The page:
### School productivity

Our Software Design lessons at school have always been competitive, classmates competing for the shortest code, the most interesting project ideas etc. The fruits of one of these unofficial ‘competitions’ though, I think is worth a write-up; the JavaScript Challenge. The challenge was to create animated, interesting graphics in JavaScript using only ASCII characters. Classmates probably wouldn’t be too happy if I stuck their submissions online, hence I’ll only supply my own. With all due modesty though, the nearest competitor was a white spiral generator, which didn’t animate – so you’re not missing out on much :P

### take 1. a sine wave

View it here. Quite simple (in comparison), the page consists of a mono-space grid of spaces and digits iterating horizontally using the sine function and a mutated delta value for animation.

### Take 2. A Cube

View it here. A big step up, this demonstration uses projection transformation, 3D mathematics and matrices to draw the illusion of a rotating cube.

Basically, the way it works is that each of the cube’s vertices is defined in a stationary position (x, y, z), all stored in a larger array. Each iteration, an angular transform is performed on every point, followed by a distance transformation, then the result displayed on the screen and vertices interpolated between using Bresenham’s line algorithm.

``````// Perform an angular matrix transform (aint that fun to say :D ), angles in radians.
function AngularTransform( result, original, heading, pitch, bank ) {

for( var i = 0; i != result.length; ++i ) {

// Yes, this is the simplest possible way of doing it ;) -- besides maybe a massive lookup table

result[i].y = (Math.sin(bank)*Math.cos(pitch))*original[i].x +

(Math.cos(bank)*Math.cos(pitch))*original[i].y +

(-Math.sin(pitch))*original[i].z;

}

return result;

}
``````

Above is the code for the angular transform. It accepts 3 angles in radians, transforming an input vector around the origin by these angles, and then returning the result. The core of the function looks complex, but it is a simply the result of the input vector multiplied by the equation for Euler angles in matrix form.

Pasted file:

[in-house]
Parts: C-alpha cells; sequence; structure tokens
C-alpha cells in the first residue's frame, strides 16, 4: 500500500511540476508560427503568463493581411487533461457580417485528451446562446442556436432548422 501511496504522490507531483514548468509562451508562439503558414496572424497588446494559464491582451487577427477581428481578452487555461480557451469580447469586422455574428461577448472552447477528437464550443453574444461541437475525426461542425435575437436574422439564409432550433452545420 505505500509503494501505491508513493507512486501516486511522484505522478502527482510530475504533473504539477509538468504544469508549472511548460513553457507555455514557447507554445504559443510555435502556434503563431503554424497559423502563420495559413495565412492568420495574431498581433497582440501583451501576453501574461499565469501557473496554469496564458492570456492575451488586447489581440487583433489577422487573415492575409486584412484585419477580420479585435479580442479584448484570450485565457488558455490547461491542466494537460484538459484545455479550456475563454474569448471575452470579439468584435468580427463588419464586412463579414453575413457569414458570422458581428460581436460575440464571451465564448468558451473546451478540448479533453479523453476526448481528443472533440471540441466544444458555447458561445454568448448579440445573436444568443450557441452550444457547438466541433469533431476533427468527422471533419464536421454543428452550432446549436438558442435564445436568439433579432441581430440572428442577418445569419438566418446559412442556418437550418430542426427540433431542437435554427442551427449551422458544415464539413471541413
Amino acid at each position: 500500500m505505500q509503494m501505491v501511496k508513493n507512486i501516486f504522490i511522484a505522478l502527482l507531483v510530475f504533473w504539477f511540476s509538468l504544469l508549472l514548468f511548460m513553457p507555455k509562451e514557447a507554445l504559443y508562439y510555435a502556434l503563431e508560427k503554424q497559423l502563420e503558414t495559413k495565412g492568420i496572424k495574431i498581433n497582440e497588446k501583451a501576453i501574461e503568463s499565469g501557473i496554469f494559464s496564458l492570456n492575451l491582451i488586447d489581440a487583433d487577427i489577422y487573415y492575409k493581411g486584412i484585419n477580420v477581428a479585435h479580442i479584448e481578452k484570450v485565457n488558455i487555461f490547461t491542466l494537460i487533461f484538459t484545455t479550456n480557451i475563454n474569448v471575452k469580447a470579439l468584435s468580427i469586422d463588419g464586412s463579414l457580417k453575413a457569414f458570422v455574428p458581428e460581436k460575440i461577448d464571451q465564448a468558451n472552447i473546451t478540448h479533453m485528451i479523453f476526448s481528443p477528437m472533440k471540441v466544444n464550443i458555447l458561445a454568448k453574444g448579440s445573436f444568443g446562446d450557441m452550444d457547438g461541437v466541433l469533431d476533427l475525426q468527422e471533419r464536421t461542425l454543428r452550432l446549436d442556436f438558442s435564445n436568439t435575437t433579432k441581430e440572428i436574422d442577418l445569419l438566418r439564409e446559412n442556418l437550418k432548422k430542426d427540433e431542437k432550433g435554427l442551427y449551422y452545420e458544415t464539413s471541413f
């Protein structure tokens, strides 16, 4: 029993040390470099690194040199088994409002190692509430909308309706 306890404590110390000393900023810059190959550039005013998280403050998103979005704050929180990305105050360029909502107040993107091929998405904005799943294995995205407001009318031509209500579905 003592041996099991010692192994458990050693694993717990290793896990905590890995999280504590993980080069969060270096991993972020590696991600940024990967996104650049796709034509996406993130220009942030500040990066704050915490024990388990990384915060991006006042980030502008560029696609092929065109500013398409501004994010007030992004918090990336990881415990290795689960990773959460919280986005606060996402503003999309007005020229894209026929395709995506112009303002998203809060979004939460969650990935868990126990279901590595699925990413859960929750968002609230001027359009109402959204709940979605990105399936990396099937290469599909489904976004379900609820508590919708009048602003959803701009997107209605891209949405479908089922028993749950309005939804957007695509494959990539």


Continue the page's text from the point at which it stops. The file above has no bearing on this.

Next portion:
``````var px = Math.floor((shape[i].x + offset.x) / (shape[i].z+Z_OFF)*V_DIST) + SIZE_Y/2;
var py = Math.floor((shape[i].y + offset.y) / (shape[i].z+Z_OFF)*V_DIST) + SIZE_X/2;
``````

And those 2 lines perform the distance transformation (generate the view projection), which basically means that objects with a greater Z coordinate look smaller, as they do in reality – A simple inverse relationship between Z and the size of X and Y in relation to zero.

### Take 3. A cubefield

View it here. The last piece of graphic JS I worked on, it’s basically a simple extension of the code for the display of a single cube. An array of cubes randomly spawn, Z coordinates decreasing towards the screen until zero and then the cubes respawning. To save processing time, all of the cubes use the same angular transform; hence they are all rotated by the same angle at the same time – but they use a different position transformation and so appear at different positions.

### The end?

The code in each of these examples is reasonably commented, and I invite anyone who’s curious to look at all of the page sources and maybe even alter them into something new.. An in-browser 3D space-invaders clone using only ASCII characters would be interesting *nudge nudge.